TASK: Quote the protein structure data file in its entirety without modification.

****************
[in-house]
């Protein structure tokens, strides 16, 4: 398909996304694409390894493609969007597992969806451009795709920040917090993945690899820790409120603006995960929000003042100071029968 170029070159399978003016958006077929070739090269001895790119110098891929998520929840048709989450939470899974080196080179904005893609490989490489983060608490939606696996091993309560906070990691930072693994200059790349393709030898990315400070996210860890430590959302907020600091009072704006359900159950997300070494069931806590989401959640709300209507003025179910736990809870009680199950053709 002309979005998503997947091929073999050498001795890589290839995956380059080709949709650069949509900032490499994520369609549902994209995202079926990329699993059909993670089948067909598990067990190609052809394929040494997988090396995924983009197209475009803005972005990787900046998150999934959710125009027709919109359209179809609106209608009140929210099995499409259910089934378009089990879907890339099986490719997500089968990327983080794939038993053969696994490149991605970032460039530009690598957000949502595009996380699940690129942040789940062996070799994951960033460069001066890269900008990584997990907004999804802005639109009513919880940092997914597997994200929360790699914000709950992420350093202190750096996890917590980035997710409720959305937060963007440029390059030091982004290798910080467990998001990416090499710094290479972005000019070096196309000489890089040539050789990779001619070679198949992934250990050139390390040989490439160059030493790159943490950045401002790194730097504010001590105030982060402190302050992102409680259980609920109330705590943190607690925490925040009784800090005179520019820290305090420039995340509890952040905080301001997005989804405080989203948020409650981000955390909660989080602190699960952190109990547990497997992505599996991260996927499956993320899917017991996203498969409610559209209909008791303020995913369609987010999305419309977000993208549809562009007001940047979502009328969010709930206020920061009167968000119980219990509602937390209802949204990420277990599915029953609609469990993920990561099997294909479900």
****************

[in-house]
């Protein structure tokens, strides 16, 4: 398909996304694409390894493609969007597992969806451009795709920040917090993945690899820790409120603006995960929000003042100071029968 170029070159399978003016958006077929070739090269001895790119110098891929998520929840048709989450939470899974080196080179904005893609490989490489983060608490939606696996091993309560906070990691930072693994200059790349393709030898990315400070996210860890430590959302907020600091009072704006359900159950997300070494069931806590989401959640709300209507003025179910736990809870009680199950053709 002309979005998503997947091929073999050498001795890589290839995956380059080709949709650069949509900032490499994520369609549902994209995202079926990329699993059909993670089948067909598990067990190609052809394929040494997988090396995924983009197209475009803005972005990787900046998150999934959710125009027709919109359209179809609106209608009140929210099995499409259910089934378009089990879907890339099986490719997500089968990327983080794939038993053969696994490149991605970032460039530009690598957000949502595009996380699940690129942040789940062996070799994951960033460069001066890269900008990584997990907004999804802005639109009513919880940092997914597997994200929360790699914000709950992420350093202190750096996890917590980035997710409720959305937060963007440029390059030091982004290798910080467990998001990416090499710094290479972005000019070096196309000489890089040539050789990779001619070679198949992934250990050139390390040989490439160059030493790159943490950045401002790194730097504010001590105030982060402190302050992102409680259980609920109330705590943190607690925490925040009784800090005179520019820290305090420039995340509890952040905080301001997005989804405080989203948020409650981000955390909660989080602190699960952190109990547990497997992505599996991260996927499956993320899917017991996203498969409610559209209909008791303020995913369609987010999305419309977000993208549809562009007001940047979502009328969010709930206020920061009167968000119980219990509602937390209802949204990420277990599915029953609609469990993920990561099997294909479900």